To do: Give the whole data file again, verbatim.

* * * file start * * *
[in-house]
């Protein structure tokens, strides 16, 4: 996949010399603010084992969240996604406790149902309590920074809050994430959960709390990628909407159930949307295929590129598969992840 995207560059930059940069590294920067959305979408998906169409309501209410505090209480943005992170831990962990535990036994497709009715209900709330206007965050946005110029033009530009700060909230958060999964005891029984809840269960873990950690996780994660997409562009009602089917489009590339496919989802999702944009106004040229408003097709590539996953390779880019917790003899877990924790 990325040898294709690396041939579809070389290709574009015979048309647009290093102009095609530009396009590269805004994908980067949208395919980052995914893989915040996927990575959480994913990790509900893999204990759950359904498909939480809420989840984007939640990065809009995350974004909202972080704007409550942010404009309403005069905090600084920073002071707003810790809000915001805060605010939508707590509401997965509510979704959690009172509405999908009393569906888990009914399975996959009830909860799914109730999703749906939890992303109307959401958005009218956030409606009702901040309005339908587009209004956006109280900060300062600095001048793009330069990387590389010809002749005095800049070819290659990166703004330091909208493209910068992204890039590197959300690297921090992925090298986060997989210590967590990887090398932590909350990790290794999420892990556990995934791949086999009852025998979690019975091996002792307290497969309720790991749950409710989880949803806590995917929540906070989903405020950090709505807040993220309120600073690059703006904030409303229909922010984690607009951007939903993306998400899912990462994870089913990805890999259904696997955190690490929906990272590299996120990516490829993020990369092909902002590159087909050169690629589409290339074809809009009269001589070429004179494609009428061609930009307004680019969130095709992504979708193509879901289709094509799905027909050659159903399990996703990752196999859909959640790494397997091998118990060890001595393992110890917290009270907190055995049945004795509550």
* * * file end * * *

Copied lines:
[in-house]
């Protein structure tokens, strides 16, 4: 996949010399603010084992969240996604406790149902309590920074809050994430959960709390990628909407159930949307295929590129598969992840 995207560059930059940069590294920067959305979408998906169409309501209410505090209480943005992170831990962990535990036994497709009715209900709330206007965050946005110029033009530009700060909230958060999964005891029984809840269960873990950690996780994660997409562009009602089917489009590339496919989802999702944009106004040229408003097709590539996953390779880019917790003899877990924790 990325040898294709690396041939579809070389290709574009015979048309647009290093102009095609530009396009590269805004994908980067949208395919980052995914893989915040996927990575959480994913990790509900893999204990759950359904498909939480809420989840984007939640990065809009995350974004909202972080704007409550942010404009309403005069905090600084920073002071707003810790809000915001805060605010939508707590509401997965509510979704959690009172509405999908009393569906888990009914399975996959009830909860799914109730999703749906939890992303109307959401958005009218956030409606009702901040309005339908587009209004956006109280900060300062600095001048793009330069990387590389010809002749005095800049070819290659990166703004330091909208493209910068992204890039590197959300690297921090992925090298986060997989210590967590990887090398932590909350990790290794999420892990556990995934791949086999009852025998979690019975091996002792307290497969309720790991749950409710989880949803806590995917929540906070989903405020950090709505807040993220309120600073690059703006904030409303229909922010984690607009951007939903993306998400899912990462994870089913990805890999259904696997955190690490929906990272590299996120990516490829993020990369092909902002590159087909050169690629589409290339074809809009009269001589070429004179494609009428061609930009307004680019969130095709992504979708193509879901289709094509799905027909050659159903399990996703990752196999859909959640790494397997091998118990060890001595393992110890917290009270907190055995049945004795509550």